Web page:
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Will Maersk's methanol choice prove decisive?

MaerskBy Malcolm Latarche, correspondent

 

With COP 26 and MEPC 77 both on the horizon, it was always certain that the subject of decarbonisation would be high on the list of hot topics for September news stories. Ever since MEPC adopted the EEXI and CII rules for existing ships this has been the subject of many debates and seminars over how to meet the requirements although with no real conclusion as to the best choice. As well as existing ships, the future is no less certain for newbuildings, given that alternative fuels are not yet available in any quantity even where the technology exists for them to be adopted.

 

September opened with Maersk – which had ordered a series of eight methanol-fuelled 16,000teu boxships in August – admitting that the decision would be a costly one with regard to bunkering. Analyst S&P Global Platts quoted Maersk's head of Decarbonisation Innovation and Business Development, Jacob Sterling, as saying: “There will be a roughly two-fold increase in the cost of fuelling these ships.  The renewable methanol will cost at least as much as conventional fuel oil on a metric tonne basis and as methanol's density is around half of fuel oil's this implies the renewable fuel will cost about twice as much.”

 

Sterling also mentioned that all future Maersk vessels will be dual-fuelled and that the company’s bunkering procedures would probably need changing. The new vessels will need around 360,000tonnes of methanol each year and securing the fuel “will be a challenge and could mean less of a focus for the methanol-powered ships on traditional bunker hubs, such as Rotterdam, than for conventionally-fuelled ships.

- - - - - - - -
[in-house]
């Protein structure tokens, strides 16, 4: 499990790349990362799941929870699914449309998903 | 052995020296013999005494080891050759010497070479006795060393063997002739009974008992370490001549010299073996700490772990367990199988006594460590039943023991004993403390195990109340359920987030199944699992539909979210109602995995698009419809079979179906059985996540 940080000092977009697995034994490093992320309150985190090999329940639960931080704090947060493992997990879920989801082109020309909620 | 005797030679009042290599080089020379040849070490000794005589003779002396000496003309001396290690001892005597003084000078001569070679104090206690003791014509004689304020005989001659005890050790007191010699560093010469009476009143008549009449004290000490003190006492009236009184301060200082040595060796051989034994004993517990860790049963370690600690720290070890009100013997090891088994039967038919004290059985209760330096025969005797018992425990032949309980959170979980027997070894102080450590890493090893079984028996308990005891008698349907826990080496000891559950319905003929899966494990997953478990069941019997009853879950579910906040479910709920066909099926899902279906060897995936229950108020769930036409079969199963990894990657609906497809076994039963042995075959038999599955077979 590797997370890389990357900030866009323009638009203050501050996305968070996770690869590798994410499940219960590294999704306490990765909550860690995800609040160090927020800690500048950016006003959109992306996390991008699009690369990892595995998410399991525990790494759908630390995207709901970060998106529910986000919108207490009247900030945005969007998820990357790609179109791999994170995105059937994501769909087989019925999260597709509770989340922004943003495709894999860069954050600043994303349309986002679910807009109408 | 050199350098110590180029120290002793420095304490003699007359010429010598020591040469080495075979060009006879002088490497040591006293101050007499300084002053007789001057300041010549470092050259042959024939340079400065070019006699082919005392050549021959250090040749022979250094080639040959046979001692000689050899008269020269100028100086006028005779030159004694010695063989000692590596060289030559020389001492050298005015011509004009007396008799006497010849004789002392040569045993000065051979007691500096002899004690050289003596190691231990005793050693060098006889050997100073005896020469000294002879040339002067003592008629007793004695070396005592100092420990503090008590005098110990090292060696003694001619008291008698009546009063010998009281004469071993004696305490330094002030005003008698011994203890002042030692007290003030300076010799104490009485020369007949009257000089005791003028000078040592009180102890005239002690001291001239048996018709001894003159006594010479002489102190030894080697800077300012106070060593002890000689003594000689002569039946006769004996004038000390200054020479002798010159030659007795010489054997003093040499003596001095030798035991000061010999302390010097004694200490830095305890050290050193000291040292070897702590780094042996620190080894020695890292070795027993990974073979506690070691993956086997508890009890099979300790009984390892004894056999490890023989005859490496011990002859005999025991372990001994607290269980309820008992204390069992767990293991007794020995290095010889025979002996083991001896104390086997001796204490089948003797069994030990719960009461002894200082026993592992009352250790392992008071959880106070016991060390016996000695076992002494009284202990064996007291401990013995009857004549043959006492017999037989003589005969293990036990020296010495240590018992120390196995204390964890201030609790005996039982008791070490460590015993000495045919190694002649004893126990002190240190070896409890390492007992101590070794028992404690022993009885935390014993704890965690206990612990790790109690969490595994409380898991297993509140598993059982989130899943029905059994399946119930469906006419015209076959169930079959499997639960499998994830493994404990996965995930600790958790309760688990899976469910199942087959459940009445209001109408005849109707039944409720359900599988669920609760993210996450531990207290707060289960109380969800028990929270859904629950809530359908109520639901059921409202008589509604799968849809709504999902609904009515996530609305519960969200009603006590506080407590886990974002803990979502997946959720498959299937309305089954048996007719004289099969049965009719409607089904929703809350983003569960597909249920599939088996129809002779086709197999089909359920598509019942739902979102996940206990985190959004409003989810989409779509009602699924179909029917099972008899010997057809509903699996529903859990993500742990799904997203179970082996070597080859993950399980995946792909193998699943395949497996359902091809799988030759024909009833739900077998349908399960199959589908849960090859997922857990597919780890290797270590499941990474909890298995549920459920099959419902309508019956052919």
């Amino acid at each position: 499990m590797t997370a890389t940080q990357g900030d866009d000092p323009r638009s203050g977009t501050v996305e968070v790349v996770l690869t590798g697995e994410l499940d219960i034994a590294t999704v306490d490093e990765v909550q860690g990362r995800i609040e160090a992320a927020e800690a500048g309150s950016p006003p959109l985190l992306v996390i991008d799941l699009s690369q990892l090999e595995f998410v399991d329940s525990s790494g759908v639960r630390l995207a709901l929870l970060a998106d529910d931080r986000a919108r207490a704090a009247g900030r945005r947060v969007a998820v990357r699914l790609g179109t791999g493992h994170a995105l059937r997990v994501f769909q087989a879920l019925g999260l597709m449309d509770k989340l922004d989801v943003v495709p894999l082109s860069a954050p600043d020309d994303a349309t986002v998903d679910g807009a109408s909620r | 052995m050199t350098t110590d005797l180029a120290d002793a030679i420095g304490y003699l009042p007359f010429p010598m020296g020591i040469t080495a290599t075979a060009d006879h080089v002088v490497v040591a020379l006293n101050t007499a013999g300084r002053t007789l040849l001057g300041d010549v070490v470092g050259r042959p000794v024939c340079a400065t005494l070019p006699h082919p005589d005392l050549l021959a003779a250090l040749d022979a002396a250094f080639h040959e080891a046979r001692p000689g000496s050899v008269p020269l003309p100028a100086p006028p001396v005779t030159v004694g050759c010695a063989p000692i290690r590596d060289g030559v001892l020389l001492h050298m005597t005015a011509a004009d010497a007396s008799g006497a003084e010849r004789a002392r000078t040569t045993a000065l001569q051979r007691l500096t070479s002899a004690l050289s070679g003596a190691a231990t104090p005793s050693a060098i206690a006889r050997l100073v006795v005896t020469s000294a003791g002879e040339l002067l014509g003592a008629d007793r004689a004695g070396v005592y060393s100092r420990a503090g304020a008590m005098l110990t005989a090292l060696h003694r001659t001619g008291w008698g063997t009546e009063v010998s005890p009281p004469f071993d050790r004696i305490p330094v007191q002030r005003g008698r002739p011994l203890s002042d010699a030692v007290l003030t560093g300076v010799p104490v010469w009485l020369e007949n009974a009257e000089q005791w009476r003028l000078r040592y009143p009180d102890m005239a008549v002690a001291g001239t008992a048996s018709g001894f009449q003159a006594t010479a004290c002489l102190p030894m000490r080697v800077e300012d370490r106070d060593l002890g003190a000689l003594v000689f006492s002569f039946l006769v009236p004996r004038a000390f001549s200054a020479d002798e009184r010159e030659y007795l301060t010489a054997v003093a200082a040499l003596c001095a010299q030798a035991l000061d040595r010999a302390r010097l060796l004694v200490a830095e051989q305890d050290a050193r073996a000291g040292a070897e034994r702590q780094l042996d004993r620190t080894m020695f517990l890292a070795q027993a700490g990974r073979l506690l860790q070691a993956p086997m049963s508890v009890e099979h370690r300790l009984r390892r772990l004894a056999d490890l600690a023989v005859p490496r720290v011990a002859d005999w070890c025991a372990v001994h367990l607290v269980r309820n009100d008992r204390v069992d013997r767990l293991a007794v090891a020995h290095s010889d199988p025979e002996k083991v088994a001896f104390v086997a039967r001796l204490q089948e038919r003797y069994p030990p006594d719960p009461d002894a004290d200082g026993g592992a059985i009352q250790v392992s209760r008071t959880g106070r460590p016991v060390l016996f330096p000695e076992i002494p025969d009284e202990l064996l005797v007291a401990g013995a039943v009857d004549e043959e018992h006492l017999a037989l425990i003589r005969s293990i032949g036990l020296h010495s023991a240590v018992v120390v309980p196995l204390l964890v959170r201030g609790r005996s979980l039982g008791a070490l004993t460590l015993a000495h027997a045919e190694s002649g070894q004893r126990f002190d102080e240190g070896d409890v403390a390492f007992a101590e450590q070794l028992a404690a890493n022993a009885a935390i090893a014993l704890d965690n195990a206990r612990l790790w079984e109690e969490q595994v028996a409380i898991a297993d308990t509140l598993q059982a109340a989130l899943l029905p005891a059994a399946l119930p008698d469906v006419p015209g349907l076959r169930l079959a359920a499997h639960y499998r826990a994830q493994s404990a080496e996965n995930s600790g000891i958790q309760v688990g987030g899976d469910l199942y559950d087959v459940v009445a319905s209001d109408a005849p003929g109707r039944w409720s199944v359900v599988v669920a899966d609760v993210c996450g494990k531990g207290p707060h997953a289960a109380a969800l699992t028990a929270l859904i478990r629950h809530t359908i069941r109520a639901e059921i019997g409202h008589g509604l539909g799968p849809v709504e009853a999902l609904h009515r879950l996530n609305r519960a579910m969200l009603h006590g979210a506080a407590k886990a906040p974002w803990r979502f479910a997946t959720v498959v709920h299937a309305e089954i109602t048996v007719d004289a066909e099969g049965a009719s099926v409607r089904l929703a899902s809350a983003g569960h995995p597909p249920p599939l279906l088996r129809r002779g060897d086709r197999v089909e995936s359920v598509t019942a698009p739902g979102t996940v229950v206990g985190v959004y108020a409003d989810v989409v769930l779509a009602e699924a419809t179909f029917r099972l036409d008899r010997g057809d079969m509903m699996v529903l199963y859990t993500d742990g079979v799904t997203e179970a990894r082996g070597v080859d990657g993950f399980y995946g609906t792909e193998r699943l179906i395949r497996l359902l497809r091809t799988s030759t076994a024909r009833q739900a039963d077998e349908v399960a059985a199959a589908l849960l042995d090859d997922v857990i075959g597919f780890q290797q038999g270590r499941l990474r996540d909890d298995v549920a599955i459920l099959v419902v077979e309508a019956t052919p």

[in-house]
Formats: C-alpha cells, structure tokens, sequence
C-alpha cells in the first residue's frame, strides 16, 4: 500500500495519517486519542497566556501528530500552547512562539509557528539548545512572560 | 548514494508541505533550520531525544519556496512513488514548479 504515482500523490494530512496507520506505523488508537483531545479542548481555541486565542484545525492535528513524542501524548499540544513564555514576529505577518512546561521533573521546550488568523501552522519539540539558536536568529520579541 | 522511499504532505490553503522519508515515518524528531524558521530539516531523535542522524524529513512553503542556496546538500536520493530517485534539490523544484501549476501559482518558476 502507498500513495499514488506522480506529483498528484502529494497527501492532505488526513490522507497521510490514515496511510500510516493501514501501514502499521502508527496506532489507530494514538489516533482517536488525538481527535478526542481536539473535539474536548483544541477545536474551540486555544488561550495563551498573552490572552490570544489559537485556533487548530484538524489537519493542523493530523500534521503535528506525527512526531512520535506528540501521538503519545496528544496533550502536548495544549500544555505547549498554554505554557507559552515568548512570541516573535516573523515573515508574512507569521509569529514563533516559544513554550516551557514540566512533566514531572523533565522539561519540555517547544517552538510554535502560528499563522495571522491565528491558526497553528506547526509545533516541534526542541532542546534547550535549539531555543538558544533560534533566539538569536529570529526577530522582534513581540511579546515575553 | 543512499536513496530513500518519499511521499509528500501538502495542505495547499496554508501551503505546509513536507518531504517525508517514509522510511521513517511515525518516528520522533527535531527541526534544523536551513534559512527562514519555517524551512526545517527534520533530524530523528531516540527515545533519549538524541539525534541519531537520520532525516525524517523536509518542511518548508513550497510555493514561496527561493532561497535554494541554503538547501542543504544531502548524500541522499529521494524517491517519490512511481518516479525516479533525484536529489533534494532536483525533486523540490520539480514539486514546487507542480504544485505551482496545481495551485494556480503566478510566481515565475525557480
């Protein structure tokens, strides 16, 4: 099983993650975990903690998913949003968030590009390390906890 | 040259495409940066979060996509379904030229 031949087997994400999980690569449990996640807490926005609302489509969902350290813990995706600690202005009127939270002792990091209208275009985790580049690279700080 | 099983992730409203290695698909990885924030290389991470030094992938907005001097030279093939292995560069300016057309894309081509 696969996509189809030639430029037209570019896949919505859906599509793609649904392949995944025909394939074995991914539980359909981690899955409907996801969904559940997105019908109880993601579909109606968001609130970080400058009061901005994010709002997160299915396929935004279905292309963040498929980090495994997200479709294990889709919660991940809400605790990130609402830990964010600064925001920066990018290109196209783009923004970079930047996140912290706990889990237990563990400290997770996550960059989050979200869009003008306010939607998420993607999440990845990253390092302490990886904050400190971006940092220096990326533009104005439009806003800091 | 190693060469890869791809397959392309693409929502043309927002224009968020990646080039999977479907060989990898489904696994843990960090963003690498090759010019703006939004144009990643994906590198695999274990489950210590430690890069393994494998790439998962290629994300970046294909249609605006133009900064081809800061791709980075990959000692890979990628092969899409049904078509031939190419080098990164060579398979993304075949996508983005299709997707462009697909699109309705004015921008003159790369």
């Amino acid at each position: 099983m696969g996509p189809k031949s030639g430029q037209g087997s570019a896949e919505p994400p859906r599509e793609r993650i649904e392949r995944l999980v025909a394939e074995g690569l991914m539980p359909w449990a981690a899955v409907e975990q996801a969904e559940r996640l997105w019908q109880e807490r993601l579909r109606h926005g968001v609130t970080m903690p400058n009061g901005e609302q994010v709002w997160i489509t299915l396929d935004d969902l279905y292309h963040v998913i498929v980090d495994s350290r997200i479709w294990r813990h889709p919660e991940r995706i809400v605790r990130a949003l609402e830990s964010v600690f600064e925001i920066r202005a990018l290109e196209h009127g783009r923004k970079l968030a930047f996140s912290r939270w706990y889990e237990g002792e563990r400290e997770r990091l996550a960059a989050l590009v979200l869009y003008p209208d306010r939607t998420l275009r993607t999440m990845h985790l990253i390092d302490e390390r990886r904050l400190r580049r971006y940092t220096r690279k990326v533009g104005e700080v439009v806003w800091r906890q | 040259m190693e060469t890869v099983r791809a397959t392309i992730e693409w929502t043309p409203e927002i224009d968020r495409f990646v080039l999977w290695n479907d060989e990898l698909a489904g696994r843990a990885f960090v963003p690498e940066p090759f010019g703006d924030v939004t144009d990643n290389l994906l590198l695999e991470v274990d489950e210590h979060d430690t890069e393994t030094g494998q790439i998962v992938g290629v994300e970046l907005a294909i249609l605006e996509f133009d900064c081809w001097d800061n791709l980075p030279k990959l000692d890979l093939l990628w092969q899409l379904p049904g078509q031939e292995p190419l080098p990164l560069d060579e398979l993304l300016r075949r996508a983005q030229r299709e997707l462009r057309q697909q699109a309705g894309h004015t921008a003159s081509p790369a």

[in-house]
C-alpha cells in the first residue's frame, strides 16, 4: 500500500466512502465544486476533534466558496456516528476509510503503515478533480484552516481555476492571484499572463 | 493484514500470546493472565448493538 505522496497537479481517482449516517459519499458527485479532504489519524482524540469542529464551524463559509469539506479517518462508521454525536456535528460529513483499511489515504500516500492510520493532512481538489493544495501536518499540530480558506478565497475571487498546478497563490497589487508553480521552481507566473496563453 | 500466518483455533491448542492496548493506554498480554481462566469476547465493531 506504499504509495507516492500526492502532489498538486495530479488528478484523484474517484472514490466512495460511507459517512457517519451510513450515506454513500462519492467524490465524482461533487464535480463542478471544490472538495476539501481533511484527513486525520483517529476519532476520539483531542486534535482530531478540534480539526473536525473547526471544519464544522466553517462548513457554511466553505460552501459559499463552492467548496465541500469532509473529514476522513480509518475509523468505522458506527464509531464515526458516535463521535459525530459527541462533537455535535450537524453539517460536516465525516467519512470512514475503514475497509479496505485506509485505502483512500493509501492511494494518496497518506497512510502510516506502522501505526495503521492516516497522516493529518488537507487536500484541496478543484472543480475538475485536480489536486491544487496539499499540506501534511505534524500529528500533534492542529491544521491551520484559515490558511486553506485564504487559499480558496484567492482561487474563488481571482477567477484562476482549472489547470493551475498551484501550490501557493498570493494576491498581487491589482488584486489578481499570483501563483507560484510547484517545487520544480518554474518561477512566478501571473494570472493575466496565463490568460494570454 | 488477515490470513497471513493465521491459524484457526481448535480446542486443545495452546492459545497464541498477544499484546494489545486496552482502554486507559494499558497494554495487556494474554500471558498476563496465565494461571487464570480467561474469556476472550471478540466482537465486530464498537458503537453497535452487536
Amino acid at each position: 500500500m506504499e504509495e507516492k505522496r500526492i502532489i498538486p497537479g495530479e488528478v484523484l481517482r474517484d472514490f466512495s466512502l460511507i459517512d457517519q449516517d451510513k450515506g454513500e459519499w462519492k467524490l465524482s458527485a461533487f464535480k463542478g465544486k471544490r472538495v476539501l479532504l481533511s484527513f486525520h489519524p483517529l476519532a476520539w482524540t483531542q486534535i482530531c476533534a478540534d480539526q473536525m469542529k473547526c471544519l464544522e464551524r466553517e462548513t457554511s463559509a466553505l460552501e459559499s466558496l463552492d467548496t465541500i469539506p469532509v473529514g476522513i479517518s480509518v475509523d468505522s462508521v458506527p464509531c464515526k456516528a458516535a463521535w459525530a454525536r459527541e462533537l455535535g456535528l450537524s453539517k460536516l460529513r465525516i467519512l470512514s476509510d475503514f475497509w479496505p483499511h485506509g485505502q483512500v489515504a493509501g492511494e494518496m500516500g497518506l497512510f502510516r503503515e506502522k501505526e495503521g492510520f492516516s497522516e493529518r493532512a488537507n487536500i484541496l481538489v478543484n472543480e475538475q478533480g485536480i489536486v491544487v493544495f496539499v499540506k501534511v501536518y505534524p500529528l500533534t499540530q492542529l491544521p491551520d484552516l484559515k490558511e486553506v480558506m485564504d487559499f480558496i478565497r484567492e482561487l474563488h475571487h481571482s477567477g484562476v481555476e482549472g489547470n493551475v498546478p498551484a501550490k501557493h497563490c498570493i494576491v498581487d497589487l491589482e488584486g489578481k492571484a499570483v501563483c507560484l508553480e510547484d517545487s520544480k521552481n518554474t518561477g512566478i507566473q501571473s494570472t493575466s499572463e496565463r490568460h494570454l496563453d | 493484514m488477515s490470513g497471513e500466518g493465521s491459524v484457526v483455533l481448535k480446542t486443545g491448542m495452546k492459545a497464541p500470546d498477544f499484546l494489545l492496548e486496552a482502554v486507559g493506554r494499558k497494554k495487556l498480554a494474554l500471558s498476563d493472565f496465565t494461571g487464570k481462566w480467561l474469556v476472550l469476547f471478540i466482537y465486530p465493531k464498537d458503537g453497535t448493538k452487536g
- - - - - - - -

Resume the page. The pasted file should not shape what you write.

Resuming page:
“Especially in the beginning, we will have to be a little creative about where we bunker... Especially in the first years, when the supply of green methanol will be scattered in different places," Sterling said, adding: “Putting a price on carbon will be crucial to making new bunker fuels economically viable”.

 

Well to wake assessment

That issue was raised shortly afterwards when the Methanol Institute (MI) said in a statement that all fuels should be assessed on a well to wake basis rather than the approach being taken by the IMO in regulating emissions.

 

According to MI, applying a well-to-wake approach would provide an investment signal, foster innovation in renewable power generation and avoid transferring the reallocation of GHG emissions to upstream fuel production processes. MI chief executive Gregory Dolan said, “The tank-to-wake approach currently used by IMO undisputedly places the burden of GHG emissions solely on shipowners and it implies that to achieve decarbonisation, they are held wholly responsible for ensuring decarbonisation of the sector.

 

“A well-to-wake approach would share the burden with fuel suppliers, power generators, port authorities and national governments – we cannot just look at what happens in the engine room and ignore how the fuel got there in the first place”.

 

By granting vessels propelled by ammonia or hydrogen from natural gas ‘zero-emissions’ status, policymakers ignore the fact that they emit more GHG than any of the other potential alternative fuels. If policymakers truly intend to apply a metric to GHG emissions which reflects reality instead of a false impression of progress, the well-to-wake approach represents the only viable path forward.

 

Although methanol has its proponents, Platts does not seem convinced that it will be a fuel of choice for many, predicting that by 2030, only around 80 vessels will be operating on methanol.